New School of Food Science Crosses Borders
An academic merger will draw together Washington State University and the University of Idaho food science departments.
The new School of Food Science at the University of Idaho and Washington State University formalizes historic ties that have reached across the seven miles between them for decades.
The partnership, which has been approved by both universities’ governing bodies, will benefit the Northwest’s $17-billion food processing industry, students and consumers through expanded cooperation.
“This merger will combine the strengths of both institutions, increasing the capabilities of both land-grant institutions in food science and related technologies,” said John Hammel, Idaho’s College of Agricultural and Life Sciences dean at Moscow.
WSU’s Dan Bernardo, dean of the College of Agricultural, Human, and Natural Resource Sciences at Pullman, agreed.
“A combined School of Food Science broadens the opportunities available to students, expands the research possibilities and offers a wider range of professional expertise to better serve both states,” he said. “It is a smart move at the right time.”
The Northwest Food Processors Association said the region’s food industry generates $17 billion a year and employs an estimated 100,000 workers.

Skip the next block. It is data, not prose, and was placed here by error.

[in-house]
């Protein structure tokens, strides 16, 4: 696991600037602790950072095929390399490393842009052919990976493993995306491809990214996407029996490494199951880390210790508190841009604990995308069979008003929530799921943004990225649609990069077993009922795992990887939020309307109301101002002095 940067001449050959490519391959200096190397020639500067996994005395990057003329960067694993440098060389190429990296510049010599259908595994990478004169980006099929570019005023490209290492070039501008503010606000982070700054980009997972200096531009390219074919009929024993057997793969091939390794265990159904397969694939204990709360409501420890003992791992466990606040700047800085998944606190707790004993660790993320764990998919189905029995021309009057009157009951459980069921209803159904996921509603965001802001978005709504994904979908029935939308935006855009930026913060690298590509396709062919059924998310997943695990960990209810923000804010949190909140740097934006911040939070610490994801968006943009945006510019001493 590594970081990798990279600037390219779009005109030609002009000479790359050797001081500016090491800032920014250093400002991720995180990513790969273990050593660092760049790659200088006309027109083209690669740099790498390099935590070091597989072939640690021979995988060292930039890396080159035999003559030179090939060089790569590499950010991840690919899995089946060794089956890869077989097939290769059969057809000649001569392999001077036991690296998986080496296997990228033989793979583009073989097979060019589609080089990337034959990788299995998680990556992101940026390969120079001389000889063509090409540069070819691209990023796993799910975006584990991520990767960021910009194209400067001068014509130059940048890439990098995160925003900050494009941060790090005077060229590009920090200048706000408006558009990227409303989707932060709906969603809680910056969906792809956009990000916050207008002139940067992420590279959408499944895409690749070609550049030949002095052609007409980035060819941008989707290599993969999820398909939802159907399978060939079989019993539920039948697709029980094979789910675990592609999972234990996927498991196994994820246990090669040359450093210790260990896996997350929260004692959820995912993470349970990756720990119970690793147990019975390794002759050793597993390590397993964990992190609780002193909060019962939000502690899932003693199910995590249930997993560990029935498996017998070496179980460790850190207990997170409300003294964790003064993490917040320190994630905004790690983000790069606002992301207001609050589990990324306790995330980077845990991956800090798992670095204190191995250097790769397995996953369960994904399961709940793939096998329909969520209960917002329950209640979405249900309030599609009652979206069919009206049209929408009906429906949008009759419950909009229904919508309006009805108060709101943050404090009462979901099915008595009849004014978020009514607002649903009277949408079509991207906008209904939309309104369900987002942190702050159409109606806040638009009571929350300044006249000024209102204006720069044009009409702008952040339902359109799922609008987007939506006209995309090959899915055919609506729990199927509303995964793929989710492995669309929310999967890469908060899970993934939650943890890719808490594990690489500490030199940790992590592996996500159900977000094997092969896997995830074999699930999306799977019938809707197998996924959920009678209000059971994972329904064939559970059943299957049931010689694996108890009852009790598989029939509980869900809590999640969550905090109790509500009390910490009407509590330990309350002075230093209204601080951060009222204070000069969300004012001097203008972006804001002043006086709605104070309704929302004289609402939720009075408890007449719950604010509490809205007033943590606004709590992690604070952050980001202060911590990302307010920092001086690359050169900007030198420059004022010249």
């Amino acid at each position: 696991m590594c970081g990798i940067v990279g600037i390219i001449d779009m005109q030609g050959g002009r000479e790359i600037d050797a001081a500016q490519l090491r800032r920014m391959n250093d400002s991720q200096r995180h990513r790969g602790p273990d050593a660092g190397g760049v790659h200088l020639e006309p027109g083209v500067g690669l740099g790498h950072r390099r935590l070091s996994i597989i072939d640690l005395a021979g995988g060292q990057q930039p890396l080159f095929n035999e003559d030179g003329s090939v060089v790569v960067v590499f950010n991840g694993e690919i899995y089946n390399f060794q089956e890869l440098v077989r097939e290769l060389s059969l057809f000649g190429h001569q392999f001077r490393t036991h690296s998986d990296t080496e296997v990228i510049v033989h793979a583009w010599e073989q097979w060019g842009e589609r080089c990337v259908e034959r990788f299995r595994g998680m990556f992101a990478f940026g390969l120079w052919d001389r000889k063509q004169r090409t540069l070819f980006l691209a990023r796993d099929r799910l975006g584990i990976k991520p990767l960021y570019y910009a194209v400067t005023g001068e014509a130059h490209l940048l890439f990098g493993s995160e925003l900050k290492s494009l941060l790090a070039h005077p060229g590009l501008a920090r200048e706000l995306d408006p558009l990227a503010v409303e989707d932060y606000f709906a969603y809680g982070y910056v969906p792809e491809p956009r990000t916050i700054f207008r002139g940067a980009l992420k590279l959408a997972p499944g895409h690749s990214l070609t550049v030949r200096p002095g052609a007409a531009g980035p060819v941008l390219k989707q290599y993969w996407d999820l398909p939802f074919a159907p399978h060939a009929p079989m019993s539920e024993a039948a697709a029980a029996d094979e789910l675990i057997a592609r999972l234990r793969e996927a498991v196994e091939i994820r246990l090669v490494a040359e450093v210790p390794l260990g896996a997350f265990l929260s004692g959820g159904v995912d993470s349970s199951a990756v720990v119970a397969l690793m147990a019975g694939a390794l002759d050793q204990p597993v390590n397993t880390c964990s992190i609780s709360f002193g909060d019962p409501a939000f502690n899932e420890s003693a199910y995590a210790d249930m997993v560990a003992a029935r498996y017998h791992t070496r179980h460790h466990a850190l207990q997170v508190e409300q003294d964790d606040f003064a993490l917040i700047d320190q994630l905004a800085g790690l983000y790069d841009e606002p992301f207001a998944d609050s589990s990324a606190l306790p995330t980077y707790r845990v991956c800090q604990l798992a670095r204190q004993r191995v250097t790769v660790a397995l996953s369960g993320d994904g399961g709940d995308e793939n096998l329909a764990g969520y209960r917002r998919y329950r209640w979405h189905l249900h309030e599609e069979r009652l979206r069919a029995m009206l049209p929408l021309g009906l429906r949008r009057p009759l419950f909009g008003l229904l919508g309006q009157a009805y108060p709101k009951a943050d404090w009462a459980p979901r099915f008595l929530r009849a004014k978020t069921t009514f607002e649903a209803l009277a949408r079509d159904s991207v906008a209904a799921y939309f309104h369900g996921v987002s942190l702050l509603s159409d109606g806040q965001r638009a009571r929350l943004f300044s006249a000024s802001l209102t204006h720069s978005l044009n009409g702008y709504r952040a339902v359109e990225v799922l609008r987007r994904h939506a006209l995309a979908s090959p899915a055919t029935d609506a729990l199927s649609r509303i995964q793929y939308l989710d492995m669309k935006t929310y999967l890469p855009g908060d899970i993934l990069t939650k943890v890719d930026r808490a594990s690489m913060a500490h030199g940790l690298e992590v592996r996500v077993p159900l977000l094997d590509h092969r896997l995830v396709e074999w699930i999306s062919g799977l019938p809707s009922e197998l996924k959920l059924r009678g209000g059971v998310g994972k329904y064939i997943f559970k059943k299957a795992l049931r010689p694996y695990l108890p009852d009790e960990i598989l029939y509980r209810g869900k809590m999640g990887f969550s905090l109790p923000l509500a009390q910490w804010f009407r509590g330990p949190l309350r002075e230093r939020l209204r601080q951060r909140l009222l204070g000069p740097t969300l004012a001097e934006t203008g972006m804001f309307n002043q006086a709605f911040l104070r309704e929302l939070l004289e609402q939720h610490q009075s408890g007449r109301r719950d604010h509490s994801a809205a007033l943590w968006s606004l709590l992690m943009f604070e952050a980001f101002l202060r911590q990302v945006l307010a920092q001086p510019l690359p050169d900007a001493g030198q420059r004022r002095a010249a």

The two universities are searching for a new director for the School of Food Science who will work for both.
Intelli-GEN-Design: Fruit of the Future
Big ideas don’t grow on trees–they help trees grow better. In Washington state, where tree fruit is a multibillion dollar industry, WSU researcher Amit Dhingra’s big ideas for improving fruit quality and growing techniques are making a world of difference.
Please join us at noon on Wednesday, Aug. 27 at the Rainier Club in Seattle to learn about the fruit of the future.
A WSU horticultural genomics expert, Dhingra is a leader in genetics research focused on understanding and enhancing the unique biology of major food crops, including apples, grapes, cherries, and pears.
Dhingra’s pioneering work in genome sequencing is creating new knowledge for developing crops to meet the demands of our changing economic and environmental conditions. Through gene discovery and biotechnology applications, Dhingra and his colleagues at WSU are identifying the keys to growing more nutritious and delicious fruit. Just as mapping the human genome has revolutionized how scientists think about human biology, so too Dhingra’s work is changing the way we think about fruit.
Washington produces some of the world’s best fruit, and WSU, with its expertise in horticultural genomics, is uniquely positioned to advance crop development, spurring economic growth in the Pacific Northwest and beyond.
For more information about the event, please visit www.theinnovators.wsu.edu or call 877-978-3668.
Bears Offer Insights to Human Health
In hibernation, a bear’s heart function mimics certain heart diseases of humans and other animals. When a bear comes out of hibernation, its heart resumes normal functioning, unlike humans and other animals with diseased hearts.
Hibernating bears have heart rates of about 18 beats per minute. In humans, heart rates this slow would cause congestion and heart failure, usually within a matter of weeks. The bears show no illeffects, even after four or five months of slow heart rates.